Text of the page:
open access

Vol 50, No 2 (2016)
Original research articles
Submitted: 2015-06-12
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Surgery for sporadic vestibular schwannoma. Part II. Complications (not related to facial and auditory nerves)

Przemysław Kunert, Tomasz Dziedzic, Tomasz Czernicki, Arkadiusz Nowak, Andrzej Marchel
DOI: 10.1016/j.pjnns.2016.01.002
·
Neurol Neurochir Pol 2016;50(2):90-97.

open access

Vol 50, No 2 (2016)
Original research articles
Submitted: 2015-06-12

Abstract

Introduction

The aim of this study was to analyze the frequency and consequences of postoperative complications (PC) after surgery for sporadic vestibular schwannoma and to find factors that increase the risk of PC occurrence.

Materials and methods

The study included 220 consecutive patients (134 women, 86 men; age ranged from 18 to 74) operated on with the retrosigmoid (217) or translabyrinthine (3) approach. Complicated postoperative period was defined as an occurrence of at least one of: cerebrospinal fluid (CSF) leakage, hematoma in the tumor bed, intracerebellar hematoma, cerebellar swelling, brainstem stroke, hydrocephalus (HCP), healing problems, meningitis and cranial nerves (excluding VII–VIII) palsies or cerebellar symptoms. Correlation studies and multivariate regression analysis were performed.

Results

PC occurred in 55 patients (25%). PC included lower cranial nerve (LCN) palsy (8.2%), cerebellar symptoms (7.3%), CSF leakage (5.9%), HCP (5%), CNVI palsy (3.1%), meningitis (1.8%), cerebellar swelling (1.4%), CNV dysfunction (0.9%), intracerebellar hematoma (0.5%) and lethal brainstem stroke (0.5%). In long term follow-up, LCN deficit was present in 2 patients (0.9%), cerebellar syndrome in 4(1.8%) and facial hypoesthesia in 2(0.9%). One patient (0.5%) developed bilateral blindness, secondary to preoperative optic nerve atrophy. As a result of PC, 10 patients (4.5%) required 11 additional surgical procedures. In statistical analysis, PC were independently related to preoperative cerebellar syndrome (p=0.002) and tumor size (>30mm vs.<30mm, p<0.05). The risk of PC diminished significantly with the increased number of performed procedures from 40% at the beginning to 16.4% in the last 55 cases.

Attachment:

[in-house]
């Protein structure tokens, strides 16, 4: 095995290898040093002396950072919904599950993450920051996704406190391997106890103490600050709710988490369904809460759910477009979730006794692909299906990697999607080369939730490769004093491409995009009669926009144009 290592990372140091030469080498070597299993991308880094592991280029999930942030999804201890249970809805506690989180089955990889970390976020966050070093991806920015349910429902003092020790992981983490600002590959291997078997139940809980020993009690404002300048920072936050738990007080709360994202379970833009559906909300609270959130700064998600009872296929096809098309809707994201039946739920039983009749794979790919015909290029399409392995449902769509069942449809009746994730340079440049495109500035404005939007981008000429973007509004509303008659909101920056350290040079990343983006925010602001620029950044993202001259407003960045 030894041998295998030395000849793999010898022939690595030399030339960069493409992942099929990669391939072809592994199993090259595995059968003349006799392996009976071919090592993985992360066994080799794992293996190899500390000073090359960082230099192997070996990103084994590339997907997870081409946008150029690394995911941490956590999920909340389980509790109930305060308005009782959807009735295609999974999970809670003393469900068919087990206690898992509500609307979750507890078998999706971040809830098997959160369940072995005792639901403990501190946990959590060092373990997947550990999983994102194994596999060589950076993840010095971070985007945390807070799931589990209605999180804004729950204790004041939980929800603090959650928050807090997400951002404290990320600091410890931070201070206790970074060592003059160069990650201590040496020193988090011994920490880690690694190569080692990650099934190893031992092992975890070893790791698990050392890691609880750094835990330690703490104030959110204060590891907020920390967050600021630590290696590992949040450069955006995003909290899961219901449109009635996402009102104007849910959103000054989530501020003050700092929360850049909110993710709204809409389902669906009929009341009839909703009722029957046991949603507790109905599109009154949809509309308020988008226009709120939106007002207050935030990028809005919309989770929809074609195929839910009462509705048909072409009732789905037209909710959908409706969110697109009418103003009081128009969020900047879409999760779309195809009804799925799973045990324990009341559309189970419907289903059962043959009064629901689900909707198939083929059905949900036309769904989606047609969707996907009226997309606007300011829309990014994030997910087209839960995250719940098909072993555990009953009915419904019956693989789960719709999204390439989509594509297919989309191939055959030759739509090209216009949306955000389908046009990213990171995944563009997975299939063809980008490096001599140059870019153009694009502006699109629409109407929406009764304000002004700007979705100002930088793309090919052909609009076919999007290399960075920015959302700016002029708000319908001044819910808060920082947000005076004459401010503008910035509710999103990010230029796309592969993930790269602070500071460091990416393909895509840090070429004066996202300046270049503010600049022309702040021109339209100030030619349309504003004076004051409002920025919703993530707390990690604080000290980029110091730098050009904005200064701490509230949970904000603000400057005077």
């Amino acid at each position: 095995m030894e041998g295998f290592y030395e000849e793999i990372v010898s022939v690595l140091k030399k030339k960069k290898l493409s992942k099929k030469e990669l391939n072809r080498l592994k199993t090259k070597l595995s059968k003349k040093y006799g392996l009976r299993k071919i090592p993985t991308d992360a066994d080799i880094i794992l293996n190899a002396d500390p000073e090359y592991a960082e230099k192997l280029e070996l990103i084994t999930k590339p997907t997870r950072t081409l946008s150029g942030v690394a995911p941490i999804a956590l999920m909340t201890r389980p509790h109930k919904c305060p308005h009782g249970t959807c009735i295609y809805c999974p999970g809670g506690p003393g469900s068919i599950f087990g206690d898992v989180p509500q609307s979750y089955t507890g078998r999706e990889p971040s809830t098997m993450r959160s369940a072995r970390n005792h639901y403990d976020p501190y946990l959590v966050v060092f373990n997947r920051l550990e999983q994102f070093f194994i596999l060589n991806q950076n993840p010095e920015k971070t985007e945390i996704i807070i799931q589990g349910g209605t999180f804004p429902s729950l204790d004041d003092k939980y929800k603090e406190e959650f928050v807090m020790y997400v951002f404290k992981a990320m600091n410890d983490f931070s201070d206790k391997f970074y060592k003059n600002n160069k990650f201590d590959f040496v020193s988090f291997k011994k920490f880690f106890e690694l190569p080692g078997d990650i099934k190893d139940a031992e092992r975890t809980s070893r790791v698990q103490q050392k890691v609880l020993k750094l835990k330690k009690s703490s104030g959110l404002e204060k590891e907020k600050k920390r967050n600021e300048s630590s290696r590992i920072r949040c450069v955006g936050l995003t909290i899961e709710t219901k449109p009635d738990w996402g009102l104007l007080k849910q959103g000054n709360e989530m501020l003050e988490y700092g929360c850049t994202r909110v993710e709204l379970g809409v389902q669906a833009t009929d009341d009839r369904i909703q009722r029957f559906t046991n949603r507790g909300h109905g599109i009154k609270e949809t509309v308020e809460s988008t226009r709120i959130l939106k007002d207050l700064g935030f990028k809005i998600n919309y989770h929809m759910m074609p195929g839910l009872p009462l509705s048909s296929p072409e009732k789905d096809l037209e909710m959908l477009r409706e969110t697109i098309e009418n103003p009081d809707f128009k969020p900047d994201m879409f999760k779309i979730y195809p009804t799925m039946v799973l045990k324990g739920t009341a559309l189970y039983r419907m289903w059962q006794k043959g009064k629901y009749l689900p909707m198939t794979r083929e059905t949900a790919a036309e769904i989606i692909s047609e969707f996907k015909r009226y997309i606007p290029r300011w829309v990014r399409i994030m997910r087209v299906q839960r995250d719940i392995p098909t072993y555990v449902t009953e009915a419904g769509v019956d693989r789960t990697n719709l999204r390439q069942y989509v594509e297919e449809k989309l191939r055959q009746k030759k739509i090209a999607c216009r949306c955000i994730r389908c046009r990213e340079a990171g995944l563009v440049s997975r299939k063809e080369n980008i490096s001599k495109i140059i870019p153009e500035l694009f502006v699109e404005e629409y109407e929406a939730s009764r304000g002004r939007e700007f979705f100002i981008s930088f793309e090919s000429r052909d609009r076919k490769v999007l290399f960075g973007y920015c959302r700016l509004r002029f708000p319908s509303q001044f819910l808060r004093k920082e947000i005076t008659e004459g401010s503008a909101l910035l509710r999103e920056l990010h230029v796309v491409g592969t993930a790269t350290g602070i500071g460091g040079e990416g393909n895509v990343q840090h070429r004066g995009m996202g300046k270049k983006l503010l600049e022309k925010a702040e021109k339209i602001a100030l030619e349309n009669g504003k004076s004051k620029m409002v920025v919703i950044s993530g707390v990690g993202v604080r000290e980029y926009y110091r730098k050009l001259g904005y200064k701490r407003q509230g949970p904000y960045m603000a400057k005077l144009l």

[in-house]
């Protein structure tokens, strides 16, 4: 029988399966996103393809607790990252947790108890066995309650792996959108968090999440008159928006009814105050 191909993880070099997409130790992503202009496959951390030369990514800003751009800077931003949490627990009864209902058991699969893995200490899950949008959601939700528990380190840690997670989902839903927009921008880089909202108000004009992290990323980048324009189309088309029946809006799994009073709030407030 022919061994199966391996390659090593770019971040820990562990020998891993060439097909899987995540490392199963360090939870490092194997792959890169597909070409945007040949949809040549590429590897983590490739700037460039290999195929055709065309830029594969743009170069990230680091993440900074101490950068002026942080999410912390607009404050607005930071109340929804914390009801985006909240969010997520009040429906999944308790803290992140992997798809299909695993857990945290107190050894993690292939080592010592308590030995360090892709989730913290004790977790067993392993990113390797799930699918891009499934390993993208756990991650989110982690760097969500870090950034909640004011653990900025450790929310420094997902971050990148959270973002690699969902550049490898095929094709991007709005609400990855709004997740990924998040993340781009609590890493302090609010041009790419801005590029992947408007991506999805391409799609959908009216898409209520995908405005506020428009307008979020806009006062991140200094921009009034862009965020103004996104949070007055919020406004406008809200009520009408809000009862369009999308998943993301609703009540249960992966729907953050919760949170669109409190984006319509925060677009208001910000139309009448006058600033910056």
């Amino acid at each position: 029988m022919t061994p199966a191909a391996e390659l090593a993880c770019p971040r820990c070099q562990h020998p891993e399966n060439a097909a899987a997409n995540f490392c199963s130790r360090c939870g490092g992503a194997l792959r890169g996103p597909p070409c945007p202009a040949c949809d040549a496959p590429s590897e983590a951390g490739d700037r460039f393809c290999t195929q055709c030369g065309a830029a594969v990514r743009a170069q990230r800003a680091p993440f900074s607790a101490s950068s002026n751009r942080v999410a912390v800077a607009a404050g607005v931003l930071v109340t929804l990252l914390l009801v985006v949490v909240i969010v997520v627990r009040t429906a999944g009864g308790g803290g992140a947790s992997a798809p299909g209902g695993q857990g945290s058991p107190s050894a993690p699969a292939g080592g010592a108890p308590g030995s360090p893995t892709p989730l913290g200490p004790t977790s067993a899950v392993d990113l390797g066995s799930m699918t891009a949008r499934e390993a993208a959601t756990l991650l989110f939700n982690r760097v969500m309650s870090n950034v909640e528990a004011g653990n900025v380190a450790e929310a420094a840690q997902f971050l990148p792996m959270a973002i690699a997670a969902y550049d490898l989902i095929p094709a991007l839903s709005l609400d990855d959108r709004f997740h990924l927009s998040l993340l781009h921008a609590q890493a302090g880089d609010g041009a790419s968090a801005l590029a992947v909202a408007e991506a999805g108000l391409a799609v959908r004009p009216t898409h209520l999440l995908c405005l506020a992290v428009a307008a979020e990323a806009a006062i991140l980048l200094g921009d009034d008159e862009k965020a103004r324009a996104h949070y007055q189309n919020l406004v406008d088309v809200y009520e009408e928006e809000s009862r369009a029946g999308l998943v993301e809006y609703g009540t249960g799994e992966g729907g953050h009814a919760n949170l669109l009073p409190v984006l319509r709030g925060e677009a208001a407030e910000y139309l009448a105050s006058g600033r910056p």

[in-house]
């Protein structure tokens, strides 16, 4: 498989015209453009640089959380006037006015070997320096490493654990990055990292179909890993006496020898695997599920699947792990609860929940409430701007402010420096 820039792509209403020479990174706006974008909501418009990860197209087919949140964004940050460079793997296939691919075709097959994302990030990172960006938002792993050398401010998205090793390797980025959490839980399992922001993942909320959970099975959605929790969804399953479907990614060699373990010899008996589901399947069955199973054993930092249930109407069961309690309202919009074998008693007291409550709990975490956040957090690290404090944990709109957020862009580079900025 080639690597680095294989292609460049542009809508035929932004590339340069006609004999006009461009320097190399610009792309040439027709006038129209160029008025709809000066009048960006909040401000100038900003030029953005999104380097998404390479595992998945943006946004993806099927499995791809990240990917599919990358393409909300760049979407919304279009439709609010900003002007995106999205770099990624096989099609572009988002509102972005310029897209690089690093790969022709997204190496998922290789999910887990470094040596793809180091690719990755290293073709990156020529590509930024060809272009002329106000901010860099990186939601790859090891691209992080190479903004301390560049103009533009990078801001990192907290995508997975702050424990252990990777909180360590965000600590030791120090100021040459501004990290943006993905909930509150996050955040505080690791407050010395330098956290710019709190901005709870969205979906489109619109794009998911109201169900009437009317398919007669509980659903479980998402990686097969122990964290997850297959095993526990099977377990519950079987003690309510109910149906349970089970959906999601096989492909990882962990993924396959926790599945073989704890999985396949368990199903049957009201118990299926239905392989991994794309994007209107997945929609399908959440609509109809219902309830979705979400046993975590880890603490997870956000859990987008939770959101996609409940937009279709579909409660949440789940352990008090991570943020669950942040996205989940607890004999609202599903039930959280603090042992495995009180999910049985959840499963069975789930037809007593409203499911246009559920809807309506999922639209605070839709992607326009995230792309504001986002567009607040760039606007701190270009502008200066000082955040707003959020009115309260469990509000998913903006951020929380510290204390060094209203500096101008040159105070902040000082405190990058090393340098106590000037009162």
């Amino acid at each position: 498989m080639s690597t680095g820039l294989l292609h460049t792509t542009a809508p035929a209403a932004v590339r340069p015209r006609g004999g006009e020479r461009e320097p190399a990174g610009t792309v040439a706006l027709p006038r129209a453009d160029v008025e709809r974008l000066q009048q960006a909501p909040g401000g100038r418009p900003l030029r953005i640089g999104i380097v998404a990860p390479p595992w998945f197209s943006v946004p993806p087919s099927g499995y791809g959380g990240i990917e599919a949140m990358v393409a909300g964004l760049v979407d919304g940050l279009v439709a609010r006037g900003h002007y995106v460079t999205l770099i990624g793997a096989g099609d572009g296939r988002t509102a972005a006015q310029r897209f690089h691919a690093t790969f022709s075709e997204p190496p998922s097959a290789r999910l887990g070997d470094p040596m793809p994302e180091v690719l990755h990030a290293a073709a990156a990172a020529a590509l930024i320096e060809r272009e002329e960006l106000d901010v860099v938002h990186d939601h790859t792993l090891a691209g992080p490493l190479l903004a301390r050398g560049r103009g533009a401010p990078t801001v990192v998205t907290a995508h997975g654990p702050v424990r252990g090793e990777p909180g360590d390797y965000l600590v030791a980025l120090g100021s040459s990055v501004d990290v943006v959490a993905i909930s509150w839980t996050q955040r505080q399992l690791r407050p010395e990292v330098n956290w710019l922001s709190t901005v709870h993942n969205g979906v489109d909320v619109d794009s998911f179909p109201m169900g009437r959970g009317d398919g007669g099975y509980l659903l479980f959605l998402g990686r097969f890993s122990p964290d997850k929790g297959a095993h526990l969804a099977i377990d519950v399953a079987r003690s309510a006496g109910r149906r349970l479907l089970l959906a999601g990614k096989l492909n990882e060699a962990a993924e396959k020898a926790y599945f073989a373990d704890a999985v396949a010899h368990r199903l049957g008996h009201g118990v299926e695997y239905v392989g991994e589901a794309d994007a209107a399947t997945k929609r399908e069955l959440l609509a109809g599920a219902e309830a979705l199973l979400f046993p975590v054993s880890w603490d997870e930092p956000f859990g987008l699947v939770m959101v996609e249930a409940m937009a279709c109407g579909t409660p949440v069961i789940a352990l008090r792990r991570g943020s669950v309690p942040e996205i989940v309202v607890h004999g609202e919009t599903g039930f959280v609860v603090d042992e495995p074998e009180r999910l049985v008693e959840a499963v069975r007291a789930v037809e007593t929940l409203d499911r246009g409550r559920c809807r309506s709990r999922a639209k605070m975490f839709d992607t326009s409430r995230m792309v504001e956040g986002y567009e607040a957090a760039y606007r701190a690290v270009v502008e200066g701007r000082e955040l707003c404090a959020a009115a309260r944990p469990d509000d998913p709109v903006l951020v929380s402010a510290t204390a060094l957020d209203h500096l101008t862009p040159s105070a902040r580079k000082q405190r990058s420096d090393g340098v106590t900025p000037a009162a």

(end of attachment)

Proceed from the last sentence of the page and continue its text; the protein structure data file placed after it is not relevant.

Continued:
Conclusions

Tumor size, cerebellar syndrome at presentation and experience of the team were the three most important risk factors for PC occurrence. Permanent deficit secondary to PC remained in only 4% of the patients.

Abstract

Introduction

The aim of this study was to analyze the frequency and consequences of postoperative complications (PC) after surgery for sporadic vestibular schwannoma and to find factors that increase the risk of PC occurrence.

Materials and methods

The study included 220 consecutive patients (134 women, 86 men; age ranged from 18 to 74) operated on with the retrosigmoid (217) or translabyrinthine (3) approach. Complicated postoperative period was defined as an occurrence of at least one of: cerebrospinal fluid (CSF) leakage, hematoma in the tumor bed, intracerebellar hematoma, cerebellar swelling, brainstem stroke, hydrocephalus (HCP), healing problems, meningitis and cranial nerves (excluding VII–VIII) palsies or cerebellar symptoms. Correlation studies and multivariate regression analysis were performed.

Results

PC occurred in 55 patients (25%). PC included lower cranial nerve (LCN) palsy (8.2%), cerebellar symptoms (7.3%), CSF leakage (5.9%), HCP (5%), CNVI palsy (3.1%), meningitis (1.8%), cerebellar swelling (1.4%), CNV dysfunction (0.9%), intracerebellar hematoma (0.5%) and lethal brainstem stroke (0.5%). In long term follow-up, LCN deficit was present in 2 patients (0.9%), cerebellar syndrome in 4(1.8%) and facial hypoesthesia in 2(0.9%). One patient (0.5%) developed bilateral blindness, secondary to preoperative optic nerve atrophy. As a result of PC, 10 patients (4.5%) required 11 additional surgical procedures. In statistical analysis, PC were independently related to preoperative cerebellar syndrome (p=0.002) and tumor size (>30mm vs.<30mm, p<0.05). The risk of PC diminished significantly with the increased number of performed procedures from 40% at the beginning to 16.4% in the last 55 cases.

Conclusions

Tumor size, cerebellar syndrome at presentation and experience of the team were the three most important risk factors for PC occurrence. Permanent deficit secondary to PC remained in only 4% of the patients.

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Keywords

Vestibular schwannoma, Neurosurgery, Retrosigmoid approach, Postoperative complications, Cerebrospinal fluid leakage

About this article
Title

Surgery for sporadic vestibular schwannoma. Part II. Complications (not related to facial and auditory nerves)

Journal

Neurologia i Neurochirurgia Polska

Issue

Vol 50, No 2 (2016)

Pages

90-97

DOI

10.1016/j.pjnns.2016.01.002

Bibliographic record

Neurol Neurochir Pol 2016;50(2):90-97.

Keywords

Vestibular schwannoma
Neurosurgery
Retrosigmoid approach
Postoperative complications
Cerebrospinal fluid leakage

Authors

Przemysław Kunert
Tomasz Dziedzic
Tomasz Czernicki
Arkadiusz Nowak
Andrzej Marchel

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